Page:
It's a tough ask. Luckily, Boston has doubled up on defensive archetypes in order to attack the problem with a volume of bodies.
Bradley and Smart guard the smalls. They harass ball handlers up and down the court, trying to shave precious seconds off the shot clock before the offense can get into its set. At least, that's their primary responsibility. They're also tasked with switching onto bigger wings. We've seen Smart do that before, and Bradley is up for the challenge. "It's funny because I think if you asked Brad this question two years ago, he probably would say I struggled," he says. "But now, I know he's a lot more confident that I can guard one-two-three, no problem."
That the Celtics have both him and Smart to apply pressure on lead ball handlers is a blessing, because Bradley has dialed back a bit on the full-court hounding that used to be his staple, owing to an increasing minute load and the corresponding offensive burden that has come with it.
"I know in the past, I used to just go balls out. I was picking up the entire game," Bradley says. "And it was because I wasn't playing that many minutes. I started to (eventually) but when I was in the game, I knew that was my job—to give those older guys energy. Now my role is different and I have to be smart about it."
If Bradley has eased up a bit himself, that hasn't stopped him from passing on some of his knowledge. Brown has been a sponge during his rookie season, picking the brains of his more seasoned teammates. "They've taught me a lot of what I know," Brown says of Bradley, Smart, and Crowder. "How to be physical on the ball, how to be a tough, hard-nosed defender, and how to carry that spirit out there on the floor every night. Avery has all those little tricks and stuff that he knows how to do when it comes to defense. I'm still figuring out a lot of those."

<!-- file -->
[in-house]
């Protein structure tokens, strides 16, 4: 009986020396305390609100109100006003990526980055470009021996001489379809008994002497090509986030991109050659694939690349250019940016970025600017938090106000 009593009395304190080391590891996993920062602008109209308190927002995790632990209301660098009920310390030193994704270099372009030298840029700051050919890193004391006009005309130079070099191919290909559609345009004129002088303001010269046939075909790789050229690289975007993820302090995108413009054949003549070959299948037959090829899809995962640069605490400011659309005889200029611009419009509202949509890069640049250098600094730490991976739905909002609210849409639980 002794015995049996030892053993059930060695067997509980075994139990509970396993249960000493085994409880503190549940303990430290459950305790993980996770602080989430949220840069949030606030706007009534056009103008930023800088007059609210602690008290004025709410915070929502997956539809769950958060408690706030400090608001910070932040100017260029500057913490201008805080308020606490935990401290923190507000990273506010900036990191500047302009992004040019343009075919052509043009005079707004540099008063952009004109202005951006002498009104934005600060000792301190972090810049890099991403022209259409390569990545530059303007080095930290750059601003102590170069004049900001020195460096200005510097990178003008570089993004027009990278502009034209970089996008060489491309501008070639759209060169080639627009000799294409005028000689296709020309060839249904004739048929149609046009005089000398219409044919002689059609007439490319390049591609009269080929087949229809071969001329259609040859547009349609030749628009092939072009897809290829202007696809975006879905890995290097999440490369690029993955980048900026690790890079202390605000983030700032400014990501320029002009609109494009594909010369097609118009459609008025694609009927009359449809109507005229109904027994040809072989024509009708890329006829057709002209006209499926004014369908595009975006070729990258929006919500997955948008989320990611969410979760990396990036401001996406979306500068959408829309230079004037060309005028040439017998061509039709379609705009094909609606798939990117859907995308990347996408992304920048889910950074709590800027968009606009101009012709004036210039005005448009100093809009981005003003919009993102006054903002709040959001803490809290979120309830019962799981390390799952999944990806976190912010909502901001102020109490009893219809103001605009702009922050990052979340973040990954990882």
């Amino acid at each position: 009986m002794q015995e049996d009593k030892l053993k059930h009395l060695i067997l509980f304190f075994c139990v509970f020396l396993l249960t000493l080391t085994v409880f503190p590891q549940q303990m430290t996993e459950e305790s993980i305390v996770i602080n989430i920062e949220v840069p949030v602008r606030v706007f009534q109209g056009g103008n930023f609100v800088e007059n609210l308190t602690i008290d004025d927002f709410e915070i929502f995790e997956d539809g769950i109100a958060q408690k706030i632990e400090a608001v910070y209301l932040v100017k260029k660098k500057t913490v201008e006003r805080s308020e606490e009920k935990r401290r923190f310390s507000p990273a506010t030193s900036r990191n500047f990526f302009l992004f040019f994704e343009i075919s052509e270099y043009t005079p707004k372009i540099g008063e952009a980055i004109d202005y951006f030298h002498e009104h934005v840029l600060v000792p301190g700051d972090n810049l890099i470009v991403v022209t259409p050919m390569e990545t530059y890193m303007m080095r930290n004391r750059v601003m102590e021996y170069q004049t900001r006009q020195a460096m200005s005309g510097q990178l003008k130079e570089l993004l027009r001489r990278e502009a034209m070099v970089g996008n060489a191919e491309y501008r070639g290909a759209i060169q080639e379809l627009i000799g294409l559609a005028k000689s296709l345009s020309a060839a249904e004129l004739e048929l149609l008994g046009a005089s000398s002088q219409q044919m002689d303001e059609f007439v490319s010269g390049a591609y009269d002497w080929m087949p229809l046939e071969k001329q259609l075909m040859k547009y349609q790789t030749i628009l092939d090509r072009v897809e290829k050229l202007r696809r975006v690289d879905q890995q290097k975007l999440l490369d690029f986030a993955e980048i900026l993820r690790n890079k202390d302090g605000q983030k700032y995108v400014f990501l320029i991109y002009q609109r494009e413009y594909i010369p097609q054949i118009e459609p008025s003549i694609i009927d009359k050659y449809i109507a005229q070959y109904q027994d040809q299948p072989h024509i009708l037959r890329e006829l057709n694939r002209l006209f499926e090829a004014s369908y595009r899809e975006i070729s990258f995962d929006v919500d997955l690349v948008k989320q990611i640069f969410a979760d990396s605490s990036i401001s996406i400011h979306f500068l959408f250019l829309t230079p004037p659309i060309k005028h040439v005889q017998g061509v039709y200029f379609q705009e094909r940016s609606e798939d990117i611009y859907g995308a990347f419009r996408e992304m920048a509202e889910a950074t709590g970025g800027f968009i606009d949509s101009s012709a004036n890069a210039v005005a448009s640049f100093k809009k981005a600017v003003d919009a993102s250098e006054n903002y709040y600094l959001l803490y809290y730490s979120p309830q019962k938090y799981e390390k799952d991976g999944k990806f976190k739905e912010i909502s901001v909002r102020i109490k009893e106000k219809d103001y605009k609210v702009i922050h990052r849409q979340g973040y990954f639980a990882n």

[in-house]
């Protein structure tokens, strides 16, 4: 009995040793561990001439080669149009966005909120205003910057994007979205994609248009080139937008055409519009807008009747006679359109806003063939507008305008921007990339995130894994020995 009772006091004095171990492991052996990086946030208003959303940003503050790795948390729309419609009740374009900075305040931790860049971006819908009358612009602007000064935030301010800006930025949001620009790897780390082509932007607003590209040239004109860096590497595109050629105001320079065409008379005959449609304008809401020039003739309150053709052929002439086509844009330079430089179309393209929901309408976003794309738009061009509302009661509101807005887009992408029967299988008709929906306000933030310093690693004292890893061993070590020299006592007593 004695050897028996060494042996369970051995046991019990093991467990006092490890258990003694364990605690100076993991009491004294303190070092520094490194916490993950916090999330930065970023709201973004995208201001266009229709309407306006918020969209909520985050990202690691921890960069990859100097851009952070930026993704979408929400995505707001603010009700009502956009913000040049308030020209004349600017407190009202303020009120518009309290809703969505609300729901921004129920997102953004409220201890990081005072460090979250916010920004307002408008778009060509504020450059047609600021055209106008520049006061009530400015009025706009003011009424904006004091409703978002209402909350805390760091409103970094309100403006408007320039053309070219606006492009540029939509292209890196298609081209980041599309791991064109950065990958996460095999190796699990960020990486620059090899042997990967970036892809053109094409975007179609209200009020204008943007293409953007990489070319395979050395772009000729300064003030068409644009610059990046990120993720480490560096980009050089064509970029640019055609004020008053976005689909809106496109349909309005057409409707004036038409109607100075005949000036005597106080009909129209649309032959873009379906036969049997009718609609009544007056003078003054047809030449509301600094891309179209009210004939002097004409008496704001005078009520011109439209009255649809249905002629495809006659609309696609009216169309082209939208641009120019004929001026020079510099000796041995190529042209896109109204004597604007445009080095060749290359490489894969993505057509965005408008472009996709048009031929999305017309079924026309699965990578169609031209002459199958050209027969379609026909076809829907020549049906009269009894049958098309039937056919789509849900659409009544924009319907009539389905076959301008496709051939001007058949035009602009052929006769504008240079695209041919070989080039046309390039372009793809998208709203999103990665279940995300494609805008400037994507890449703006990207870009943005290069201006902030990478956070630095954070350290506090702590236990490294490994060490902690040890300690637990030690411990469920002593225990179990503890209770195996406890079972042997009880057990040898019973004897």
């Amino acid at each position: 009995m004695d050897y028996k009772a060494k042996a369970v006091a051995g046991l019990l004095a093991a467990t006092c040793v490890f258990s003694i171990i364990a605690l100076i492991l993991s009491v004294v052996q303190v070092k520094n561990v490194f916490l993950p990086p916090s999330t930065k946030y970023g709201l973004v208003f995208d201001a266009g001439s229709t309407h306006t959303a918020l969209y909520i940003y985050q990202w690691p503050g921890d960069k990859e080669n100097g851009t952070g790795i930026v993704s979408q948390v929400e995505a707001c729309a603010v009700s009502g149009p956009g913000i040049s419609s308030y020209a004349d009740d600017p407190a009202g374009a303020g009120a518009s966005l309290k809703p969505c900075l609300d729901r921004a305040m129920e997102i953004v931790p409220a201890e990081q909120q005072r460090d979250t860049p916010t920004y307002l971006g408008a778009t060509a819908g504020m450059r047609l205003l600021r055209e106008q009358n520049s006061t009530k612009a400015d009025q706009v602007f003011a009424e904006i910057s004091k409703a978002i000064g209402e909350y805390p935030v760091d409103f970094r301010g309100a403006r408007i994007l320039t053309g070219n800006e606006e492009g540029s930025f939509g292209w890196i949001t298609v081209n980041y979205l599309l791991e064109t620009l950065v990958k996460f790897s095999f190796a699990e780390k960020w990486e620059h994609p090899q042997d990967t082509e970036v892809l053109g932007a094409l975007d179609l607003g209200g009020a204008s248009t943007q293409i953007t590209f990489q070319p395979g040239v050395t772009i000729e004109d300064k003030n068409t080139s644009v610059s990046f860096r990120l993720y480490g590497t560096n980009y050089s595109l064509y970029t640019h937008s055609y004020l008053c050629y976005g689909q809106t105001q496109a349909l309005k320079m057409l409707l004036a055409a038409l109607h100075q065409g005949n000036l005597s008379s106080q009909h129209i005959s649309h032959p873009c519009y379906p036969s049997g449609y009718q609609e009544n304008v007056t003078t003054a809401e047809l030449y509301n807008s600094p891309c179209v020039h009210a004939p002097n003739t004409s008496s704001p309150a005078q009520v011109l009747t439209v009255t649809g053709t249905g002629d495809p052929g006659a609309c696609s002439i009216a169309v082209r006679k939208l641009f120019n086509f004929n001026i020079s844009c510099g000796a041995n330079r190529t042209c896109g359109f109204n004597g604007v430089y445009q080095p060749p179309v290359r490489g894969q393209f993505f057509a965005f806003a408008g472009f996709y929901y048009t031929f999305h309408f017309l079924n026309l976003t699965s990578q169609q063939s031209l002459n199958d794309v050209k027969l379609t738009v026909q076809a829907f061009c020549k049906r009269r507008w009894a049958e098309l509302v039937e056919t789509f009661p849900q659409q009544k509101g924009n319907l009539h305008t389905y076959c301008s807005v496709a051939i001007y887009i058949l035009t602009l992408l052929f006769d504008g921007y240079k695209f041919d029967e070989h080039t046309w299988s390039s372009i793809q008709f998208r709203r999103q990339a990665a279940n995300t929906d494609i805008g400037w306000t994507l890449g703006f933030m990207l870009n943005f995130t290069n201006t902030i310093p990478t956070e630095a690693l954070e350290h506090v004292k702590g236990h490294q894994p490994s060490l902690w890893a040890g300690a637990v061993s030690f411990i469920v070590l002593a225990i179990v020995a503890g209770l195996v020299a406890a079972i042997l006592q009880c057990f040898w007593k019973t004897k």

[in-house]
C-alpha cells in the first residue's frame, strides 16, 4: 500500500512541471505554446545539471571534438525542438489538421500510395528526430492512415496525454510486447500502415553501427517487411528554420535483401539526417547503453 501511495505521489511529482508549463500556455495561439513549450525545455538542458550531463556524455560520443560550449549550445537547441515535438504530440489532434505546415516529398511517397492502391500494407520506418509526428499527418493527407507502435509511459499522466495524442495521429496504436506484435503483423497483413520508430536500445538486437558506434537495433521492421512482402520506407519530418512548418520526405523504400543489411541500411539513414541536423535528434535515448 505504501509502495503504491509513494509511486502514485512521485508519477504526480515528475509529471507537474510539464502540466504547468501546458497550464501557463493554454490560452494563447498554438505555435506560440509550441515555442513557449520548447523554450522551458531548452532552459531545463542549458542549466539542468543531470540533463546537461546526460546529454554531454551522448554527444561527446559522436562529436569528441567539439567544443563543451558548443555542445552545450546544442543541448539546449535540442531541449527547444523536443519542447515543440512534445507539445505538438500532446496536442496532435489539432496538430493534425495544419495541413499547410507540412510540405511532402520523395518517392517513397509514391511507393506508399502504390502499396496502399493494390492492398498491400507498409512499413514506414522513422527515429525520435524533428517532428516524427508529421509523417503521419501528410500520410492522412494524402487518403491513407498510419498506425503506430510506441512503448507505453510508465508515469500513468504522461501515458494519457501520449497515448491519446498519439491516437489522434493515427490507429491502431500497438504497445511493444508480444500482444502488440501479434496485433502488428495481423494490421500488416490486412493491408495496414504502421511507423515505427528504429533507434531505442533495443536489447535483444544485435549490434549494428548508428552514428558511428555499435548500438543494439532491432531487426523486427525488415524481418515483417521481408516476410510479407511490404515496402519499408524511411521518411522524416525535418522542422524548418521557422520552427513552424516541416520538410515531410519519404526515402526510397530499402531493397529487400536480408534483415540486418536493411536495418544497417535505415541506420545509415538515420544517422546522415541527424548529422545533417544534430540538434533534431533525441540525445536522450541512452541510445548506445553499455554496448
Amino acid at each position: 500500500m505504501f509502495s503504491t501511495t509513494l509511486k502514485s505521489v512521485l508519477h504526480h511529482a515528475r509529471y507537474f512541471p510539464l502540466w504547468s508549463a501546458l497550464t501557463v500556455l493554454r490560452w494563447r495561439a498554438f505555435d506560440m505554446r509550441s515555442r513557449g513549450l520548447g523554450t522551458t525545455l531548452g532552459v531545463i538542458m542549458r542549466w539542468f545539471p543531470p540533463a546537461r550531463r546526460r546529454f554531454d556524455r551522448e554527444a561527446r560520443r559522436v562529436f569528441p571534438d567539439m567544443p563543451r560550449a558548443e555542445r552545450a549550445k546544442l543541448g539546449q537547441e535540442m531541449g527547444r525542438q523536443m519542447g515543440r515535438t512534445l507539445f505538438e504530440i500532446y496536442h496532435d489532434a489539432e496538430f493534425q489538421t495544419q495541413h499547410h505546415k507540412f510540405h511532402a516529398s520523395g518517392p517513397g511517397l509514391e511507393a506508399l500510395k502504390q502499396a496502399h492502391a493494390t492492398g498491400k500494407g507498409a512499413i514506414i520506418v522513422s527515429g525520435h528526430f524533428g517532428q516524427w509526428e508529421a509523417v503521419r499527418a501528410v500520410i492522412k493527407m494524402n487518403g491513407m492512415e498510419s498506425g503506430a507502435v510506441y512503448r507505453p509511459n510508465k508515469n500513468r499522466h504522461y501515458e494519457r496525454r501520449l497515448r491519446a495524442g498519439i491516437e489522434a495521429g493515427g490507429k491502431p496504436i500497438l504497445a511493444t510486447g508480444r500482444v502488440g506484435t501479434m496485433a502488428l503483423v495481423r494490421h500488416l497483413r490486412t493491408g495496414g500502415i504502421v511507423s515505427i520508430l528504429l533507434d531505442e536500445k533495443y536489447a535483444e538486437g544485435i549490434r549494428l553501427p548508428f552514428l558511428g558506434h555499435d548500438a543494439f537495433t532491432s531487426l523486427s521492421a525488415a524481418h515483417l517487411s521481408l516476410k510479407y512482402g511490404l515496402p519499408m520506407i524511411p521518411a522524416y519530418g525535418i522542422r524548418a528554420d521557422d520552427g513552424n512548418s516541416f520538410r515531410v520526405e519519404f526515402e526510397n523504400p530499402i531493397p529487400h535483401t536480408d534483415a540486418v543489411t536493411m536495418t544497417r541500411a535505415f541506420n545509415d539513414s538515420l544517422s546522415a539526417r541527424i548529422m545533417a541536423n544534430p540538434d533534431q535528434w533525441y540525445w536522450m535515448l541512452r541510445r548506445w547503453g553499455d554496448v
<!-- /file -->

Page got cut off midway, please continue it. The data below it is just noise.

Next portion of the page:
Stevens echoes the idea that Brown is still learning and not yet ready to be counted on in the same way the other three members of this foursome can be. He's quick to caution that Brown is still a neophyte, and merely 20 years old. "It's not easy," Stevens says. "It's not easy when you're 20 in this league. It's not easy to be good every night. It's not easy to be consistent for 82 games."
While every-night consistency is likely still a ways away, Brown has indeed been progressing throughout the season, using his length and strength and quickness to lock horns with the best wings in basketball. He says DeRozan has been among the toughest players for him to defend this season because of the Raptors star's patience and ability to get to any spot on the floor he wants. Those attributes are not likely to just fade away in the playoffs. It'll be up to Brown to prove he's grown into the challenge, even if he's merely taking the second crack at the bigger wing scorers while Crowder handles the bulk of the responsibility.
If the Celtics do manage to advance to the conference finals, it's Crowder who will face the greatest test. There's not a player in the league who can actually shut down LeBron James entirely; making things difficult is the true goal for defenders, but even that is far easier said than done. James hung a casual 27-9-6.5 on Crowder in the playoffs two years ago, and he hasn't shown any signs of slowing down since. (James has put up 30-7-12, 23-8-11, and 28-13-10 in three games against Boston this year, though Crowder only played in the latter two.) Crowder is a better player now than he was two years ago, but that doesn't mean he's about to rob the King of his Eastern Conference crown.
Even pondering a potential series against the Cavs is getting ahead of ourselves, though. This version of the Celtics has still yet to get out of Round 1, after all. The way the East shakes out makes it likely they'll at least make their Round 2 debut this May, but from there it's going to take solid two-way effort to advance. Isaiah Thomas will shoulder the largest offensive burden, but the defensive heavy lifting will have to be done by Boston's perimeter quartet.